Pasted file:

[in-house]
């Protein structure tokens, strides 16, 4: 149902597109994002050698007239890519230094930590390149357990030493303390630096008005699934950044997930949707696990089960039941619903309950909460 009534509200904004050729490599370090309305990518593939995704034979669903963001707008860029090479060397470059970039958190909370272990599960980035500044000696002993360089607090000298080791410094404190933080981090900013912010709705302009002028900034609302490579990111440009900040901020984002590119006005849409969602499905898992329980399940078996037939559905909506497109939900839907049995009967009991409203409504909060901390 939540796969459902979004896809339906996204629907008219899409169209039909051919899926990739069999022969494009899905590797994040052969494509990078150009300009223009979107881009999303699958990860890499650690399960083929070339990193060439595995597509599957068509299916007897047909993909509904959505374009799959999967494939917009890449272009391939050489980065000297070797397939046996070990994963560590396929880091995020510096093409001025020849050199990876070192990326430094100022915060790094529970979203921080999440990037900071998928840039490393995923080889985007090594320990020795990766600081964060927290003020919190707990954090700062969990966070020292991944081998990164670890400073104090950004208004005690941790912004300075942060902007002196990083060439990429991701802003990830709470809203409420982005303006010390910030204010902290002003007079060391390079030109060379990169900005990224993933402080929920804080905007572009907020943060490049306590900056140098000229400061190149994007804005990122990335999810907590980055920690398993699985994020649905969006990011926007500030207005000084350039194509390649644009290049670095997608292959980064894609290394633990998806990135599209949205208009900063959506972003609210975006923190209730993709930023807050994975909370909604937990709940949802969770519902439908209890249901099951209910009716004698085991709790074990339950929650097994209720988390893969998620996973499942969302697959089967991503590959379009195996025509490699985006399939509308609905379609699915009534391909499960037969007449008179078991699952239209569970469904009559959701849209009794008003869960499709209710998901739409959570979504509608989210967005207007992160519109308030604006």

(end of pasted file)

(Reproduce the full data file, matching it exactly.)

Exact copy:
[in-house]
């Protein structure tokens, strides 16, 4: 149902597109994002050698007239890519230094930590390149357990030493303390630096008005699934950044997930949707696990089960039941619903309950909460 009534509200904004050729490599370090309305990518593939995704034979669903963001707008860029090479060397470059970039958190909370272990599960980035500044000696002993360089607090000298080791410094404190933080981090900013912010709705302009002028900034609302490579990111440009900040901020984002590119006005849409969602499905898992329980399940078996037939559905909506497109939900839907049995009967009991409203409504909060901390 939540796969459902979004896809339906996204629907008219899409169209039909051919899926990739069999022969494009899905590797994040052969494509990078150009300009223009979107881009999303699958990860890499650690399960083929070339990193060439595995597509599957068509299916007897047909993909509904959505374009799959999967494939917009890449272009391939050489980065000297070797397939046996070990994963560590396929880091995020510096093409001025020849050199990876070192990326430094100022915060790094529970979203921080999440990037900071998928840039490393995923080889985007090594320990020795990766600081964060927290003020919190707990954090700062969990966070020292991944081998990164670890400073104090950004208004005690941790912004300075942060902007002196990083060439990429991701802003990830709470809203409420982005303006010390910030204010902290002003007079060391390079030109060379990169900005990224993933402080929920804080905007572009907020943060490049306590900056140098000229400061190149994007804005990122990335999810907590980055920690398993699985994020649905969006990011926007500030207005000084350039194509390649644009290049670095997608292959980064894609290394633990998806990135599209949205208009900063959506972003609210975006923190209730993709930023807050994975909370909604937990709940949802969770519902439908209890249901099951209910009716004698085991709790074990339950929650097994209720988390893969998620996973499942969302697959089967991503590959379009195996025509490699985006399939509308609905379609699915009534391909499960037969007449008179078991699952239209569970469904009559959701849209009794008003869960499709209710998901739409959570979504509608989210967005207007992160519109308030604006």